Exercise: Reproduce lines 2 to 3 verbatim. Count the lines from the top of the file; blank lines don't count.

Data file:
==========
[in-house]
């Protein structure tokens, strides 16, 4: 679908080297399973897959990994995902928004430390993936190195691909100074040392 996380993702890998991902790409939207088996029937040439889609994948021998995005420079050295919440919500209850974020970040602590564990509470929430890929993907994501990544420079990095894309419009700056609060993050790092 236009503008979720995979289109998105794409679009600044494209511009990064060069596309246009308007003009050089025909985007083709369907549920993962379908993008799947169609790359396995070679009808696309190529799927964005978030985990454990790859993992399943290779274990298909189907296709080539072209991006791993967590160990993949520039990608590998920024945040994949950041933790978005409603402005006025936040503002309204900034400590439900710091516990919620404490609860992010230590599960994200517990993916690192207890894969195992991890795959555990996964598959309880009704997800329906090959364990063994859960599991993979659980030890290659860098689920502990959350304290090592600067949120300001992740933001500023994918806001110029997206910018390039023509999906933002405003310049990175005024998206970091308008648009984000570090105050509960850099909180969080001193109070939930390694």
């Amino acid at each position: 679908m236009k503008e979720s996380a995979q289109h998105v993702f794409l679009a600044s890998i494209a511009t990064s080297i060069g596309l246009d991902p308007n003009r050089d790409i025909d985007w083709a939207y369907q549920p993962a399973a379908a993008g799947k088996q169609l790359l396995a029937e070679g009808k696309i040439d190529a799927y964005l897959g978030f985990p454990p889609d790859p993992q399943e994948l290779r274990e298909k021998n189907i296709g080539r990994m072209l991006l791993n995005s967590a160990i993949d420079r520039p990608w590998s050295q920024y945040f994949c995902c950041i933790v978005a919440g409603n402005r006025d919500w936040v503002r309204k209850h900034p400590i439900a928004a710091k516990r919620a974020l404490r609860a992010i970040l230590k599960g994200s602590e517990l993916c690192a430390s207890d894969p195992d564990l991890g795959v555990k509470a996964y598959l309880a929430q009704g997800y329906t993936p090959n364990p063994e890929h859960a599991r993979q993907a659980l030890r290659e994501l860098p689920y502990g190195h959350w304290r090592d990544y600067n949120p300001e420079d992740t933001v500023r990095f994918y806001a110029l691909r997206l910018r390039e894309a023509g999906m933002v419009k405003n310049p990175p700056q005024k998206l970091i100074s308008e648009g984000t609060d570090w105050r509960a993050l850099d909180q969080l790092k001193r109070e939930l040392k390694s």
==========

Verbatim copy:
């Protein structure tokens, strides 16, 4: 679908080297399973897959990994995902928004430390993936190195691909100074040392 996380993702890998991902790409939207088996029937040439889609994948021998995005420079050295919440919500209850974020970040602590564990509470929430890929993907994501990544420079990095894309419009700056609060993050790092 236009503008979720995979289109998105794409679009600044494209511009990064060069596309246009308007003009050089025909985007083709369907549920993962379908993008799947169609790359396995070679009808696309190529799927964005978030985990454990790859993992399943290779274990298909189907296709080539072209991006791993967590160990993949520039990608590998920024945040994949950041933790978005409603402005006025936040503002309204900034400590439900710091516990919620404490609860992010230590599960994200517990993916690192207890894969195992991890795959555990996964598959309880009704997800329906090959364990063994859960599991993979659980030890290659860098689920502990959350304290090592600067949120300001992740933001500023994918806001110029997206910018390039023509999906933002405003310049990175005024998206970091308008648009984000570090105050509960850099909180969080001193109070939930390694």
């Amino acid at each position: 679908m236009k503008e979720s996380a995979q289109h998105v993702f794409l679009a600044s890998i494209a511009t990064s080297i060069g596309l246009d991902p308007n003009r050089d790409i025909d985007w083709a939207y369907q549920p993962a399973a379908a993008g799947k088996q169609l790359l396995a029937e070679g009808k696309i040439d190529a799927y964005l897959g978030f985990p454990p889609d790859p993992q399943e994948l290779r274990e298909k021998n189907i296709g080539r990994m072209l991006l791993n995005s967590a160990i993949d420079r520039p990608w590998s050295q920024y945040f994949c995902c950041i933790v978005a919440g409603n402005r006025d919500w936040v503002r309204k209850h900034p400590i439900a928004a710091k516990r919620a974020l404490r609860a992010i970040l230590k599960g994200s602590e517990l993916c690192a430390s207890d894969p195992d564990l991890g795959v555990k509470a996964y598959l309880a929430q009704g997800y329906t993936p090959n364990p063994e890929h859960a599991r993979q993907a659980l030890r290659e994501l860098p689920y502990g190195h959350w304290r090592d990544y600067n949120p300001e420079d992740t933001v500023r990095f994918y806001a110029l691909r997206l910018r390039e894309a023509g999906m933002v419009k405003n310049p990175p700056q005024k998206l970091i100074s308008e648009g984000t609060d570090w105050r509960a993050l850099d909180q969080l790092k001193r109070e939930l040392k390694s």